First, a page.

Do you ever get the feeling that the tax quiz in Carson City is multiple choice, but without a “none of the above” option?
First Gov. Brian Sandoval trotted out a bunch of ex-governors to tout his $1.3 billion in tax hikes, mostly to fund failed public education spending programs. Treasurer Dan Schwartz tossed out his brief outline for a budget that would still spend more without tax hikes. Controller Ron Knecht rolled out his more detailed plan to spend almost as much as Sandoval, but without tax hikes. Now, Assembly Bill 464, presented by Majority Leader Paul Anderson and Taxation Chairman Derek Armstrong, both Republicans, proposes raising the modified business tax on payrolls instead of Sandoval’s gross receipts tax.
Is there no one in Carson City who can just say, no? Spend what the Economic Forum said you’ll have to spend under the current taxes?
Sometimes people get blindered by the lack of choices being presented and think they have to take one of them.
At least AB464 has the advantage of being based on a known tax source and the estimates for the amount it will raise are more trustworthy than the estimates for Sandoval’s untried, untested gross receipts tax in the form of business license fees — contained in Senate Bill 252.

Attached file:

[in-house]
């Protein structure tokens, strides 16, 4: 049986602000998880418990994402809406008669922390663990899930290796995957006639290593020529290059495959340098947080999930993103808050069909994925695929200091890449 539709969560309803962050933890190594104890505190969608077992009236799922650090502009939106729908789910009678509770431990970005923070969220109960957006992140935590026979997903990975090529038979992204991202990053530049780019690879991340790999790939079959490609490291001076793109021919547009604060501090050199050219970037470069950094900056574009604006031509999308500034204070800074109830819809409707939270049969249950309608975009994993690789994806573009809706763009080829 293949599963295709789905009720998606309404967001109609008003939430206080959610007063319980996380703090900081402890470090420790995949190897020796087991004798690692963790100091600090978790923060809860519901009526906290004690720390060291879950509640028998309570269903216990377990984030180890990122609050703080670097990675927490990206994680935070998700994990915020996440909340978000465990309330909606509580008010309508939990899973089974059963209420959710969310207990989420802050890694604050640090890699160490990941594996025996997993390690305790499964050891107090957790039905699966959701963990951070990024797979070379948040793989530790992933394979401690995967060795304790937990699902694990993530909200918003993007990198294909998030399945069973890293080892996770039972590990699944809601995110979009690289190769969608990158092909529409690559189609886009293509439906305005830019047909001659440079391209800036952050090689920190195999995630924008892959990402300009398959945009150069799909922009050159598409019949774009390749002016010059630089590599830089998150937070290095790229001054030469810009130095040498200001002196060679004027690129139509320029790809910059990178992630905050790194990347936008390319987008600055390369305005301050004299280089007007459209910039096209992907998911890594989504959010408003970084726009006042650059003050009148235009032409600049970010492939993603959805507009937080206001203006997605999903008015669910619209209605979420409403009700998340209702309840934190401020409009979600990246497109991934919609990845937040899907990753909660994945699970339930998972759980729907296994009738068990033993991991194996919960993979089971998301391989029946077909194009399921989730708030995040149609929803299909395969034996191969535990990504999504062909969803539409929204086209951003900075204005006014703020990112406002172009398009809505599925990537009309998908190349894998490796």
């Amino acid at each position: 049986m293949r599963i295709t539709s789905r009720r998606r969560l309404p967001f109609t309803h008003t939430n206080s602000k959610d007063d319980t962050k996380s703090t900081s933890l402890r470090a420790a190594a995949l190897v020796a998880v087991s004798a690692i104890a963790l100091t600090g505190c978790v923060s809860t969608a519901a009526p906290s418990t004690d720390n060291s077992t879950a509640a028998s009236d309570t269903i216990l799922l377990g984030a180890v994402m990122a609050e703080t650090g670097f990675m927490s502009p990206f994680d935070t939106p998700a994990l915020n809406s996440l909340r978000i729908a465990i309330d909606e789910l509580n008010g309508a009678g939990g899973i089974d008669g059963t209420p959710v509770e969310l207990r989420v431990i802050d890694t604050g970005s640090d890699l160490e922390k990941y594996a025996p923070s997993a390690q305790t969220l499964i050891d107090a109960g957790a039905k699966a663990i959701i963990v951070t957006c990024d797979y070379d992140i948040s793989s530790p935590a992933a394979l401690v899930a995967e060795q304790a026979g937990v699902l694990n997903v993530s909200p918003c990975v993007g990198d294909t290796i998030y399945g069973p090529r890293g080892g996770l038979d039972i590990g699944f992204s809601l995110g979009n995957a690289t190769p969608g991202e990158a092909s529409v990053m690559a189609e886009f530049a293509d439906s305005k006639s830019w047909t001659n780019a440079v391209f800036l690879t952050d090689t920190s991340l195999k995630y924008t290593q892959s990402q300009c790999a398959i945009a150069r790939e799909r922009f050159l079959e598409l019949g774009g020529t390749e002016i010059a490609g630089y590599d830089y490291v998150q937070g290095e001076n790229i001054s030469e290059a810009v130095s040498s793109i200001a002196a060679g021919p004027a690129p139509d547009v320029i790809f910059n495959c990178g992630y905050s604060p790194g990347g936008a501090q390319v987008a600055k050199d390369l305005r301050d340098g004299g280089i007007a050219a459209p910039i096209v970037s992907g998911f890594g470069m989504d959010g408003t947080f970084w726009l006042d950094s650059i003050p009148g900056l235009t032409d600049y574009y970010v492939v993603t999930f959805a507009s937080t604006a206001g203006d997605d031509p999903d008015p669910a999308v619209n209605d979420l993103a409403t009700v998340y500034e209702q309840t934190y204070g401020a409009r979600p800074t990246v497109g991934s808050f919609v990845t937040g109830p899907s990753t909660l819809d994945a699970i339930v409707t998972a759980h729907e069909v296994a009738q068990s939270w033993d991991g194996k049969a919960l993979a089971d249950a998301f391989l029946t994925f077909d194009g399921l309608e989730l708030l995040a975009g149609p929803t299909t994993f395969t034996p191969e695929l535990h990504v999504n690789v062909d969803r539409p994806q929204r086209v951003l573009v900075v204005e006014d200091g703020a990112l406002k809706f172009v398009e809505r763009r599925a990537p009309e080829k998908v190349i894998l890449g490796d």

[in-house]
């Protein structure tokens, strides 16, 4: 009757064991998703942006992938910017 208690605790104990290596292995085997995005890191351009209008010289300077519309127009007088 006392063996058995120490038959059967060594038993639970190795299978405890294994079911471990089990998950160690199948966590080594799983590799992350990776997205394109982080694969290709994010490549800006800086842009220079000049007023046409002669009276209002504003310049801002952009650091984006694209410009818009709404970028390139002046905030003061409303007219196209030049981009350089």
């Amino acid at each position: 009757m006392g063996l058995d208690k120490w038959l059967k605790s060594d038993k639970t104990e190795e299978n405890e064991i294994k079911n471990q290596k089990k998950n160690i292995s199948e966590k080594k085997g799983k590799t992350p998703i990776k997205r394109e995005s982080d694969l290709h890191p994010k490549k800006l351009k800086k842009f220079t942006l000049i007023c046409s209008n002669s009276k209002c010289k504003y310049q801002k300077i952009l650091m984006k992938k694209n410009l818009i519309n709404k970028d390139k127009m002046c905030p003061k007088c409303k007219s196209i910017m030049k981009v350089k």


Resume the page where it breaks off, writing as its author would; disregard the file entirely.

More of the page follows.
The Nevada Registered Agent Association commissioned a study of Sandoval’s proposal and estimated that it overstates its revenue projections by approximately $42 million in FY 2016 and by about $65 million for FY 2017. How will that hole be filled? With tax hikes?
Forgotten in the scramble to tax more of our money for their spending is the fact the Economic Forum forcast $6.33 billion in revenue for the general fund for the next two years. That is up from a forecast of $5.8 billion in revenue two years ago — a 9 percent increase.
Nevada’s population grew by 2.5 percent from 2011 to 2013. Nationally, inflation has increased since 2012 by 3.4 percent. Thus, 9 percent is enough to cover both population growth and inflation.
It would also be helpful to note that the 2012 forecast was a bit of a lowball and the actual two-year revenue is closer to $6.27 billion. What’re the odds the same thing will happen with this forecast?
How much more of the state’s gross domestic product and net income does government need?